See 'Eggshells,' a Trippy Time Capsule of 1960s Austin


Tobe Hooper 2009If you share my interest in Austin film history, don't miss this week's screening of Eggshells, the first feature by Texas Chain Saw Massacre writer/director Tobe Hooper (pictured at right).

Made in Austin in 1969 with a cast of Hooper's friends, Eggshells is every bit a late 1960s film, a psychedelic drama about a group of students sharing a commune-like Austin house. Much of the film follows the students' typical activities -- this being 1969, many of them involve nudity and drug-fueled sociopolitical discussions -- but there also is an oddly mystical twist. In the basement is what Hooper describes as a "crypto-embryonic hyper-electric presence" that grows into a bulb-like form and manipulates the characters' lives.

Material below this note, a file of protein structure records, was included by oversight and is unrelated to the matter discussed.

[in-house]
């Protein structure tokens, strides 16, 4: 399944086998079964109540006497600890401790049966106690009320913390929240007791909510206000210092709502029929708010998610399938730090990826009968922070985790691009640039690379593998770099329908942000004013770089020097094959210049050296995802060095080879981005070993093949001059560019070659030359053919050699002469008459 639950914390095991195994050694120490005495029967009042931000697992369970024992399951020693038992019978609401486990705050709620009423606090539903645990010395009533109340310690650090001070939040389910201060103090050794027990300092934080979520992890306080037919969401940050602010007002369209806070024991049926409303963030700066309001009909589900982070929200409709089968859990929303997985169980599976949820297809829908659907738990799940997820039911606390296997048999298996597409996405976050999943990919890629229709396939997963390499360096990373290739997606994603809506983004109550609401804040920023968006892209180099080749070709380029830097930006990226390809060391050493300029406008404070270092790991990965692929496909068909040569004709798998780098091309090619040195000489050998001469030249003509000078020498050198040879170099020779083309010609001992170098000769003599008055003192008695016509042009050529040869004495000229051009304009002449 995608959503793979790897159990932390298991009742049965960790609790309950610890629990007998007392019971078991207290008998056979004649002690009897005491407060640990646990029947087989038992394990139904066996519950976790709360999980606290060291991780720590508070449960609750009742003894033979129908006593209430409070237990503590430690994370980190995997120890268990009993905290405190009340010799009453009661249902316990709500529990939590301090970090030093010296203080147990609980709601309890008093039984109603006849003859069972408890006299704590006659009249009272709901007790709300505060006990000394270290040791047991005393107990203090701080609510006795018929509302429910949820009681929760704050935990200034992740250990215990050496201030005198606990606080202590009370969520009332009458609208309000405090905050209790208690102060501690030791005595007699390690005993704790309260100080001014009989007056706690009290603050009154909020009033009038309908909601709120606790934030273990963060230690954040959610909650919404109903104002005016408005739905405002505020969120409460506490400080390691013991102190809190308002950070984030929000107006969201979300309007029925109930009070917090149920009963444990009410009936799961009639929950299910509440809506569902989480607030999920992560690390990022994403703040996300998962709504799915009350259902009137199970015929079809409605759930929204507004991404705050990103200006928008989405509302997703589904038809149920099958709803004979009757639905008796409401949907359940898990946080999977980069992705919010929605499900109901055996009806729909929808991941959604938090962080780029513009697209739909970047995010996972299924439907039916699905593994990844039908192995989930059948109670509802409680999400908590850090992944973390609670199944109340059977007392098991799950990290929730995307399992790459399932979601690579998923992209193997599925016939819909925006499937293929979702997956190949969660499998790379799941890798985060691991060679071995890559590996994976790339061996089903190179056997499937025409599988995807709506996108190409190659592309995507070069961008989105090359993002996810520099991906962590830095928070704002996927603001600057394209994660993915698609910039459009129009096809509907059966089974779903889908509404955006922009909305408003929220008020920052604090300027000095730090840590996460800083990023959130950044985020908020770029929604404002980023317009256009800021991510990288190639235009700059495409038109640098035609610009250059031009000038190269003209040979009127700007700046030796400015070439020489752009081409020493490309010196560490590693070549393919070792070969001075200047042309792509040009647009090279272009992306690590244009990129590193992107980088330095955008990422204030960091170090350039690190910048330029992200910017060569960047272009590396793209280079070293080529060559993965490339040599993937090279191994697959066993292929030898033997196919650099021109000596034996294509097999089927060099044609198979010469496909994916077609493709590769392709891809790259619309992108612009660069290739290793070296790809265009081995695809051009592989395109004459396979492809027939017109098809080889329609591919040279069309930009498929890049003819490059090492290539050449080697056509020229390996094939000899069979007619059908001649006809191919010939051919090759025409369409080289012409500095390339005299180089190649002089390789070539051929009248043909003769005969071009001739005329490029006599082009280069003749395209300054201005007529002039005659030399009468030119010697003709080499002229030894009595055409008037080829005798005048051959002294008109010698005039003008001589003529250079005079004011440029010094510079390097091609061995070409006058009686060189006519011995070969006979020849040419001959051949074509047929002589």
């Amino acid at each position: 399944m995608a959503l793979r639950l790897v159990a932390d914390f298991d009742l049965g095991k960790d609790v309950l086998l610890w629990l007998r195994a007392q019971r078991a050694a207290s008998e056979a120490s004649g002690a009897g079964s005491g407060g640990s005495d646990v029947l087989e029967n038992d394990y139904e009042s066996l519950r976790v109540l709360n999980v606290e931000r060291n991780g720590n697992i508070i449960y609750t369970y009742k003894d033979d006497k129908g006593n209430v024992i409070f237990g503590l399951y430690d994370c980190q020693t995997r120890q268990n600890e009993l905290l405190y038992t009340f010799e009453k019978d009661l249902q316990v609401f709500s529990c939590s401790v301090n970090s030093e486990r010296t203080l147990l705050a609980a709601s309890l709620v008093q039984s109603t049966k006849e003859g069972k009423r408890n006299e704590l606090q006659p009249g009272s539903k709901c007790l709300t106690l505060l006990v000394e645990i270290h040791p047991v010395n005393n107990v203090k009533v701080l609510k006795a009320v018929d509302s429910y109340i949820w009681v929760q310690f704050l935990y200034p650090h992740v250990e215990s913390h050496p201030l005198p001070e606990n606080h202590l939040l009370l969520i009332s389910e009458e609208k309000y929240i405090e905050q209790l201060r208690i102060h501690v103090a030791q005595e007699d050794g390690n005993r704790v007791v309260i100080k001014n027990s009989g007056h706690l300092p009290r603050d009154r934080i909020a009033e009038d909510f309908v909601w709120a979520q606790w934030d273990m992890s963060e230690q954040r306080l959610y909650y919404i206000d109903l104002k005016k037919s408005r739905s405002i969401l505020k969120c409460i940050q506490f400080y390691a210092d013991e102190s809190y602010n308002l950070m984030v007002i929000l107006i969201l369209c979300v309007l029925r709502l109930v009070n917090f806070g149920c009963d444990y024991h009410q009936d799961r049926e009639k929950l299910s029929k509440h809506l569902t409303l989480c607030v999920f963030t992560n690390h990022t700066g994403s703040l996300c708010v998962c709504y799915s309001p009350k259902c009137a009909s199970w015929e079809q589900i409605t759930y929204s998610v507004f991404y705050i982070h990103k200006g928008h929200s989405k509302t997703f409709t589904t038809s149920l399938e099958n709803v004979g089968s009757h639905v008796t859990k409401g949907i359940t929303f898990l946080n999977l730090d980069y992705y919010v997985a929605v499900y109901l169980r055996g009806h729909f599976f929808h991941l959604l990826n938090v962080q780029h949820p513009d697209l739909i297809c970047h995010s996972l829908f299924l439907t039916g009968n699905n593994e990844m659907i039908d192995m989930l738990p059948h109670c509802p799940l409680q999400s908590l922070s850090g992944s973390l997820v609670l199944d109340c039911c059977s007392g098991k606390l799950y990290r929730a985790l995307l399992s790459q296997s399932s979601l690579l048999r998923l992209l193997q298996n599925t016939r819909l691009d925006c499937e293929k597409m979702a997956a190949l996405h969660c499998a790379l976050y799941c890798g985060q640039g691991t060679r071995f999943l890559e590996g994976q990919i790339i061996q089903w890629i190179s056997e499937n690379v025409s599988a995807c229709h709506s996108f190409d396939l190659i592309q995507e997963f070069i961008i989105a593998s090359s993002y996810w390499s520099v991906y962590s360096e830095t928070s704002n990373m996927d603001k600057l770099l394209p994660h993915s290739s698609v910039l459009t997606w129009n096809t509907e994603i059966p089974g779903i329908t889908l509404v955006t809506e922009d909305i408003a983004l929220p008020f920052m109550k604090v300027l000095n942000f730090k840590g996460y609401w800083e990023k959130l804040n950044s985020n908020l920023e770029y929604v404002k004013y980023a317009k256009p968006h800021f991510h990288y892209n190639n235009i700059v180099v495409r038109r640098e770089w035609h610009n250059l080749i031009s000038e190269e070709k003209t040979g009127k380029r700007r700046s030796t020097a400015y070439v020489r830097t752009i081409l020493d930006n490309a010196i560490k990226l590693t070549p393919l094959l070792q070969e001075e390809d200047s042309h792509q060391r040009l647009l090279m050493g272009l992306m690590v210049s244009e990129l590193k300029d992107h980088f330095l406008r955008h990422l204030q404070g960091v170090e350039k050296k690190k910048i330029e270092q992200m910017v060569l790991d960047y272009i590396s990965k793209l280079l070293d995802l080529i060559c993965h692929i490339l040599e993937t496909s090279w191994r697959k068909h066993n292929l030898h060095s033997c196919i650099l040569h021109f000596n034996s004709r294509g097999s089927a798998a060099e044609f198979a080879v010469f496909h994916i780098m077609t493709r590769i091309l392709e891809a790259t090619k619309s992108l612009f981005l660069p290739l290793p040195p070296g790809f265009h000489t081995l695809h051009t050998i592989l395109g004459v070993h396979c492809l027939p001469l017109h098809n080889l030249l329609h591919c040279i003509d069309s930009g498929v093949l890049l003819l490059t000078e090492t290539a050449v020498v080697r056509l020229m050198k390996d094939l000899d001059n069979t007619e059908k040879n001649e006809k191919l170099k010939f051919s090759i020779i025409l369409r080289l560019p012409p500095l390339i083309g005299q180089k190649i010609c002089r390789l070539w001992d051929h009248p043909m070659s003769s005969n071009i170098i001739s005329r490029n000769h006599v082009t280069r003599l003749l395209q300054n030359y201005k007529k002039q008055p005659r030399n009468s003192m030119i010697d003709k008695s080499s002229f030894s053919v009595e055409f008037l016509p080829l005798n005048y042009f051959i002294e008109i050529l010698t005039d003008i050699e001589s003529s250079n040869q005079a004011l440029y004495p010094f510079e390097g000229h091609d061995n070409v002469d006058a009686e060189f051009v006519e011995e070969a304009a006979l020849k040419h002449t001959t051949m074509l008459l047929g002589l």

Confused? So was I before I saw Eggshells last year, but fear not: It all makes sense -- sort of -- when you see the movie. While Eggshells is often quite bizarre, it's an intriguing film that shares many stylistic and thematic elements with Hooper's later work. It's also a dreamily nostalgic time capsule, a gloriously colorful document of life in late 1960s Austin. Fans of Austin-made independent cinema will find it fascinating.

Sponsored by Screen Door Film, the Austin Film Society and the Texas Independent Film Network, the Eggshells screening is on Friday, March 25 at 7:30 pm at the Austin Film Society Screening Room, 1901 East 51st St. Seating is very limited, so buy your tickets soon.

[Photo credit: "Tobe Hooper, Texas Film Hall of Fame 2009 Awards," by Jette Kernion]